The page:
The KZ Wireless module sound quality.

KZ Bluetooth Module

I didn’t want to buy the official “wireless upgrade module” which KZ sells for their ZS5/6 and other compatible IEMs (There I said it! ).
Anyway a LOT of people were asking about the module sound quality and without hearing one I couldn’t actually help them out. I’m totally against giving advice on gear I never heard.
Also keep in mind that I wont review the microphone because I won’t use it.

So the module is basically a 4.2 Bluetooth receiver and audio amplifier that connects directly to the terminals of compatible IEM shells. So you are limited to use this module only with compatible KZ earphones or gear that uses the dual pin layout KZ uses.
You got the typical switches that I won’t really talk about, all in a cheap ABS enclosure, but for the price I shouldn’t really complain. Cable also feels cheaper than the stock cable KZ ships on their cheapest IEMs models.
This thing runs on a inbuilt rechargeable battery that should last about 3 or 4 hours on a 1 hour charge, their values not mine. (With the ZS5 V1 blasting at high volume the battery lasted less than 2 hours so keep that in mind.)
It supports aptX audio codec (On the manual they write about lossless if so it’s probably aptX- HD but there is no easy way to test this), Hands-Free Profile (HFP) 1.6, Headset Profile (HSP) 1.2, Audio/Video Remote Control Profile (AVRCP) 1.4 and the Advanced Audio Distribution Profile (A2DP) 1.2 up to 10 meters, again their specs not mine.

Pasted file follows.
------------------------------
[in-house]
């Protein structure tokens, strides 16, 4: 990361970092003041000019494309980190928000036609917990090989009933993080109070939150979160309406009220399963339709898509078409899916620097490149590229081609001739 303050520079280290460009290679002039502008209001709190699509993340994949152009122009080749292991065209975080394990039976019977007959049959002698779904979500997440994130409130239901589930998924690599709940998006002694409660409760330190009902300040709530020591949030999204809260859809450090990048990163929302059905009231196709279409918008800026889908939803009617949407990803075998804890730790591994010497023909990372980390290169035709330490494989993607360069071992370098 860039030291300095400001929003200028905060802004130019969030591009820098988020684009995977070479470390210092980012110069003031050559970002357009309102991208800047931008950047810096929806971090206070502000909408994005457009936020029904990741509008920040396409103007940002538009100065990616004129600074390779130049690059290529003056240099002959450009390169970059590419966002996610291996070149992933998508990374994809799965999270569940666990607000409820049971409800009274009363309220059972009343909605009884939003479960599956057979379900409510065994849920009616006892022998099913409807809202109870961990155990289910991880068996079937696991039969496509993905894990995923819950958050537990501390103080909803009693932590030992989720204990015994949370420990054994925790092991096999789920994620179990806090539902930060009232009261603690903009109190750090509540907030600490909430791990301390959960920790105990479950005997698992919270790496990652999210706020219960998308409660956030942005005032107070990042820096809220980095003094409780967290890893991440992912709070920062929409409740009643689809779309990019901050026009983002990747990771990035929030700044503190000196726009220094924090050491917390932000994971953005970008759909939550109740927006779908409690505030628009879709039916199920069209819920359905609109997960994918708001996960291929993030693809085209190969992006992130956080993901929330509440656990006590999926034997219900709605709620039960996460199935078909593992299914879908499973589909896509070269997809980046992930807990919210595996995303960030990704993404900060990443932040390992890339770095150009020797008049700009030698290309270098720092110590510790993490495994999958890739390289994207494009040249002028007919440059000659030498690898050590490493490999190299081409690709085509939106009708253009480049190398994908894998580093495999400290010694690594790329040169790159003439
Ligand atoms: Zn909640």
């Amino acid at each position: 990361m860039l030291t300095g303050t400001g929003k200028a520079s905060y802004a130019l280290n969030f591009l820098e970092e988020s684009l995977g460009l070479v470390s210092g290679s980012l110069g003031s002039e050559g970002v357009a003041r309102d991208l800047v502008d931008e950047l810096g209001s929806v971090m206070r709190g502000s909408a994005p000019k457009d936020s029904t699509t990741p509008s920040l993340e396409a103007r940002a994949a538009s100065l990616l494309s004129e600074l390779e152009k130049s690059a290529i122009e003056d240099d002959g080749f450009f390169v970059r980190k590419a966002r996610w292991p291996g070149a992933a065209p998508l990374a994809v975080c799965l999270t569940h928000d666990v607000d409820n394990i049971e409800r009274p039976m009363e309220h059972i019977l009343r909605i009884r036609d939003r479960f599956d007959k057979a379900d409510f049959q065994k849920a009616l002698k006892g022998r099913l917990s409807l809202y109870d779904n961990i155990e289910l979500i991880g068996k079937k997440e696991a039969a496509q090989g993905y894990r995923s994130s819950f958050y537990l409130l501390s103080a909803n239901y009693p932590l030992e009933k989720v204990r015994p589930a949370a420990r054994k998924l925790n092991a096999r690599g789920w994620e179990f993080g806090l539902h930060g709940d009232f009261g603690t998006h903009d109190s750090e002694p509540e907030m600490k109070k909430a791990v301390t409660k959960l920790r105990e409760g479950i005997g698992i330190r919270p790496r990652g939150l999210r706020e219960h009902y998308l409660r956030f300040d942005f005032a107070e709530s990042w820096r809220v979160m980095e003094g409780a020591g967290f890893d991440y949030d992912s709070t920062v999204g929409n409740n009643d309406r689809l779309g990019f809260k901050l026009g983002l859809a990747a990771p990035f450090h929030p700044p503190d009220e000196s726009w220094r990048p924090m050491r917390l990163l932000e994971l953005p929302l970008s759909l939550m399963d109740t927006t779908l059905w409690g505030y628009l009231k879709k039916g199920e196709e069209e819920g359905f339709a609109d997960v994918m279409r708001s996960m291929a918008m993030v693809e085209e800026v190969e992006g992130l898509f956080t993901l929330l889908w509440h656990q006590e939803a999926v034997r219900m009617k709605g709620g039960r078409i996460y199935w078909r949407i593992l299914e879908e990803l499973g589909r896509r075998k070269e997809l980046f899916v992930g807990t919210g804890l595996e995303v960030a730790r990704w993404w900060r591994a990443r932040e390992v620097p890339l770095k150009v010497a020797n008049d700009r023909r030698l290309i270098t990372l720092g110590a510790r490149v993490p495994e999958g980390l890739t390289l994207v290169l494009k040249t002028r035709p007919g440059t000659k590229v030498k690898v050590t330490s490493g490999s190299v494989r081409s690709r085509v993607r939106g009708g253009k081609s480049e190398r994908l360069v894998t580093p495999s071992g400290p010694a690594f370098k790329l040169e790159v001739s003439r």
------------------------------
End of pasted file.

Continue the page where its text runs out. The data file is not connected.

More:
Now to the sound quality, well this thing can go loud and I mean LOUD!
Ok, above a certain point the distortion kicks in, but believe me this little thing can drive my ZS5 to unhealthy levels of sound pressure.
You’ll will lose a lot of detail and bass for wireless convenience, specially bass.
The ZS5 bass on this module sounds muddy/lose and doesn’t go as deep as it should, also the detail on the highs goes downhill. I’m comparing this Bluetooth module amplifier with the amplifier of my Sony Walkman NWZ-E584 so it’s a fair review. For most non audiophile users this thing will rock their music world.
I didn’t notice any hiccups on the Bluetooth connection from my Sony L1 (2017) smartphone.

Anyway if you need a convenient way to enjoy music when running, doing some chores at home or garden this module might be a nice way to achieve that, it pairs well to the phone and goes loud if necessary.
This Bluetooth module needs a better audio amplifier, not a louder one but something that can really control the IEM drivers properly, until then keep using cables and save mother earth some disposable tech, because believe me when this module battery kicks the bucket you wont replace it for sure, mostly because it’s not worth it.

There, I respect this little Bluetooth module for daily background music, for anything better than that forget it, even a cheap ass cable does a better job controlling the IEMs.

The KZ ZS6, a miracle from China.

KZ ZS6 with the more comfortable upgrade cable.

I really took my time hearing the ZS6, mostly because this model was and still is surrounded by audiophile hype just like its predecessor the ZS5. Don’t get me wrong, the first generation ZS5 was amazing for the price, even if a reviewer did made a drama around it.